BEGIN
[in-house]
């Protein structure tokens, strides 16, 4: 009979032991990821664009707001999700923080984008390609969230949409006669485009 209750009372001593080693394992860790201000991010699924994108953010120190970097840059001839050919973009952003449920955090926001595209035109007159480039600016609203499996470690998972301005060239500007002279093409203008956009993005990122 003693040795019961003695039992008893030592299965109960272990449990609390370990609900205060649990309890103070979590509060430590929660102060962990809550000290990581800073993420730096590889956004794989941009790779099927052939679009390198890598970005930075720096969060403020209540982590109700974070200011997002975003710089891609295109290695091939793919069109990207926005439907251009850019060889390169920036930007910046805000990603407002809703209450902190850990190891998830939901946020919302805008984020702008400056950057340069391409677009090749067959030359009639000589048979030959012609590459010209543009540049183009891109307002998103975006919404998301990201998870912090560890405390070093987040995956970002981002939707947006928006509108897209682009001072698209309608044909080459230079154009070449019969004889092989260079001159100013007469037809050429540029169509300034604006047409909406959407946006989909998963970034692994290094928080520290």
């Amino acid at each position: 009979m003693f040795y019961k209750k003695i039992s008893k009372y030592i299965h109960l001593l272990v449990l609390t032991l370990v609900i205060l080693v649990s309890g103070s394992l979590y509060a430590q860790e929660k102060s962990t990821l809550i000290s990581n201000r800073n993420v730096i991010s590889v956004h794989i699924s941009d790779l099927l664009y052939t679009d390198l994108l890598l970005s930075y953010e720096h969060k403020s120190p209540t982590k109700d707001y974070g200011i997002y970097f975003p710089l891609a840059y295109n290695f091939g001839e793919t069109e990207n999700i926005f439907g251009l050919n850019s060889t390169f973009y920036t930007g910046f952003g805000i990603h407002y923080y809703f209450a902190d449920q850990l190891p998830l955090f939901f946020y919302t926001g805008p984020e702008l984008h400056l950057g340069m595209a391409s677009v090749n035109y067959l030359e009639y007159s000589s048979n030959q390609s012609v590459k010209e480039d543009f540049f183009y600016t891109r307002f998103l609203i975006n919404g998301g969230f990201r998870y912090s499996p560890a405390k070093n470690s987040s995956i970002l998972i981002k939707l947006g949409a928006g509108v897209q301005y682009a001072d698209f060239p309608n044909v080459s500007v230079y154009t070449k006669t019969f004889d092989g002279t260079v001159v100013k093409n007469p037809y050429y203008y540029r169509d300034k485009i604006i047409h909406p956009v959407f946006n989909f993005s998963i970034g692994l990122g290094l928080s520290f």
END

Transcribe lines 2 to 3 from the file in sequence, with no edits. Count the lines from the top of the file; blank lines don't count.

């Protein structure tokens, strides 16, 4: 009979032991990821664009707001999700923080984008390609969230949409006669485009 209750009372001593080693394992860790201000991010699924994108953010120190970097840059001839050919973009952003449920955090926001595209035109007159480039600016609203499996470690998972301005060239500007002279093409203008956009993005990122 003693040795019961003695039992008893030592299965109960272990449990609390370990609900205060649990309890103070979590509060430590929660102060962990809550000290990581800073993420730096590889956004794989941009790779099927052939679009390198890598970005930075720096969060403020209540982590109700974070200011997002975003710089891609295109290695091939793919069109990207926005439907251009850019060889390169920036930007910046805000990603407002809703209450902190850990190891998830939901946020919302805008984020702008400056950057340069391409677009090749067959030359009639000589048979030959012609590459010209543009540049183009891109307002998103975006919404998301990201998870912090560890405390070093987040995956970002981002939707947006928006509108897209682009001072698209309608044909080459230079154009070449019969004889092989260079001159100013007469037809050429540029169509300034604006047409909406959407946006989909998963970034692994290094928080520290």
């Amino acid at each position: 009979m003693f040795y019961k209750k003695i039992s008893k009372y030592i299965h109960l001593l272990v449990l609390t032991l370990v609900i205060l080693v649990s309890g103070s394992l979590y509060a430590q860790e929660k102060s962990t990821l809550i000290s990581n201000r800073n993420v730096i991010s590889v956004h794989i699924s941009d790779l099927l664009y052939t679009d390198l994108l890598l970005s930075y953010e720096h969060k403020s120190p209540t982590k109700d707001y974070g200011i997002y970097f975003p710089l891609a840059y295109n290695f091939g001839e793919t069109e990207n999700i926005f439907g251009l050919n850019s060889t390169f973009y920036t930007g910046f952003g805000i990603h407002y923080y809703f209450a902190d449920q850990l190891p998830l955090f939901f946020y919302t926001g805008p984020e702008l984008h400056l950057g340069m595209a391409s677009v090749n035109y067959l030359e009639y007159s000589s048979n030959q390609s012609v590459k010209e480039d543009f540049f183009y600016t891109r307002f998103l609203i975006n919404g998301g969230f990201r998870y912090s499996p560890a405390k070093n470690s987040s995956i970002l998972i981002k939707l947006g949409a928006g509108v897209q301005y682009a001072d698209f060239p309608n044909v080459s500007v230079y154009t070449k006669t019969f004889d092989g002279t260079v001159v100013k093409n007469p037809y050429y203008y540029r169509d300034k485009i604006i047409h909406p956009v959407f946006n989909f993005s998963i970034g692994l990122g290094l928080s520290f």